Icky but emotionally inert story features a loving father, Kent (Andy Powers), rescuing his son’s birthday party by putting on a clown costume he finds in storage when the paid entertainment fails to show. Kent begins exhibiting strange behavior after several failed attempts at removing the suit hours after the party reveal that it might not be a suit at all. As the story progresses we watch as Kent becomes subjected to a horrific physical transformation that his wife Meg (Laura Allen) is helpless to do anything about. Son Jack (Christian Distefano) is left wondering if this is all his fault. Eh, . . . it . . . kind of is . . . but hey, the poor kid had no idea daddy had just found demon skin in the garage.

While gritty effects work make Kent’s ordeal a little difficult to watch at the best of times, the overall concept fails to scare or really entertain. More problematic than anything else is that the effectiveness of said horror is predicated upon how strongly the actors deliver the goods. The concept is so simple that it all but demands heavy doses of humanity to get us to a place where we feel saddened by the radical changes. Instead we get cardboard cut-outs of characters who give estimates with their emotional responses. It doesn’t help that Allen’s role as a freaked out housewife boils down to ‘well, do I want my husband back or do I euthanize him?’

This particular clown comes complete with its own shaky, unconvincing mythology, the bulk of which is delivered by Peter Stormare‘s tacked-on supporting role as Herbert Karlsson, brother to Dr. Martin Karlsson, a cancer treatment specialist who designed the suit to entertain his young patients. Where the mythology falls apart is in trying to piece together how a Patch Adams get-up suddenly becomes the skin and hair of a child-eating demon. (There’s some nonsense about a malevolent spirit called the ‘Cloyne,’ or something.) This is the kind of logical gap that tends to cripple horror films, and that certainly is true of Clown as the story limps toward a thoroughly predictable and uninspired climax. A climax that merely proves whether that fucking suit will come off or not.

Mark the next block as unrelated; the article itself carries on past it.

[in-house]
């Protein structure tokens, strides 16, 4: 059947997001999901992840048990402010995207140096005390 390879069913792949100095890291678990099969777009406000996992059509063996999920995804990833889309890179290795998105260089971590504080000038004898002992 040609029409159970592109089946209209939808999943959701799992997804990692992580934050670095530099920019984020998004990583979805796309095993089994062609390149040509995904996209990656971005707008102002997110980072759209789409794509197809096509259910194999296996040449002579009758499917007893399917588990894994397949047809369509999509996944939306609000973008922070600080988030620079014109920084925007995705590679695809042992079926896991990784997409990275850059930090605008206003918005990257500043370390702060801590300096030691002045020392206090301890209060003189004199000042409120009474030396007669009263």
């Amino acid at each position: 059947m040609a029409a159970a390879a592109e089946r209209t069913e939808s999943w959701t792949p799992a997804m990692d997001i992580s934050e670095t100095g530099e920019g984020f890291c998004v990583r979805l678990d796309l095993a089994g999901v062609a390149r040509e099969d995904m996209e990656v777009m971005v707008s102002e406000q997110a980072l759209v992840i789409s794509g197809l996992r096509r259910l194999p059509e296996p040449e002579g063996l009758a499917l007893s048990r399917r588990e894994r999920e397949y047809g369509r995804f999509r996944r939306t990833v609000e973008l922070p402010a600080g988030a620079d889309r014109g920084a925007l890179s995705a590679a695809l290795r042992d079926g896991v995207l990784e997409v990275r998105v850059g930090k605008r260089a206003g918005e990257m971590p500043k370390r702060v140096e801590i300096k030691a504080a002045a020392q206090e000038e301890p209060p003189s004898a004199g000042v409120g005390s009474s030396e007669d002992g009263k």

Clown never reaches the heights of what its admittedly twisted visuals hint toward. It never really comes close. Even when the true horror is revealed everything feels low-budget and in the worst way possible. Tonally Clown is unsure of itself, with comedic moments arising quite unintentionally — I highly doubt the whole episode with ripping off the red shiny nose was designed for yucks, unlike an earlier scene in which we see Kent, who is a realtor, stumbling onto another work site dressed still as a clown. No, at the moment of nose- and hair-rippage we’ve left the comedy well behind. Again, in theory.

I look at Jon Watts’ direction in the same way I do the simplicity of Tom Petty songs. That’s not necessarily good for Watts. Tom Petty and the Heartbreakers have operated for years with one simple motto that has helped their success endure: “Don’t bore us, get to the chorus.” Watts takes this philosophy to heart, sacrificing relationship-building for a quick, easy payoff. It doesn’t work.

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Recommendation: Body horror film fails to creep audiences out in any significant way. Despite the premise revolving around one of the creepiest things imaginable — clowns — the mythology behind this one clown suit is laughably poor and uninteresting. Not a film to flock to for performances. Nor memorable storylines. It has some good, bloody effects but that’s about all I can recommend about Jon Watts’ Clown

Rated: R

Running Time: 100 mins.

Quoted: “Jack, you have to kill your daddy.” 

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Captain America: Civil War

'Captain America - Civil War' movie poster

Release: Friday, May 6, 2016

[Theater]

Written by: Christopher Markus; Stephen McFeely

Directed by: Anthony & Joe Russo

Standing in a line of about 200 rabid fans an hour before the screening I was asked by a woman in line — a hot mom actually — if this was the line for the Avengers movie. I really wanted to tell her, “No, this is for Captain America,” but who am I kidding, this is totally an Avengers movie. And so I was like, “Yeah,” and she was like, “Cool,” and then we both just went back to our lives.

That Captain America: Civil War is closer in spirit to one of those ultra-blockbusters is actually good news for me as I’ve never really stood behind Captain America. The Boy Scout/super-soldier kind of ruffles my feathers for some reason, and that’s through no fault of Chris Evans either. Nevertheless there I was, middle of a mob on a Saturday afternoon, the manufactured product of a month-long brainwashing program designed to win my allegiance toward either Team Steve or Team Tony.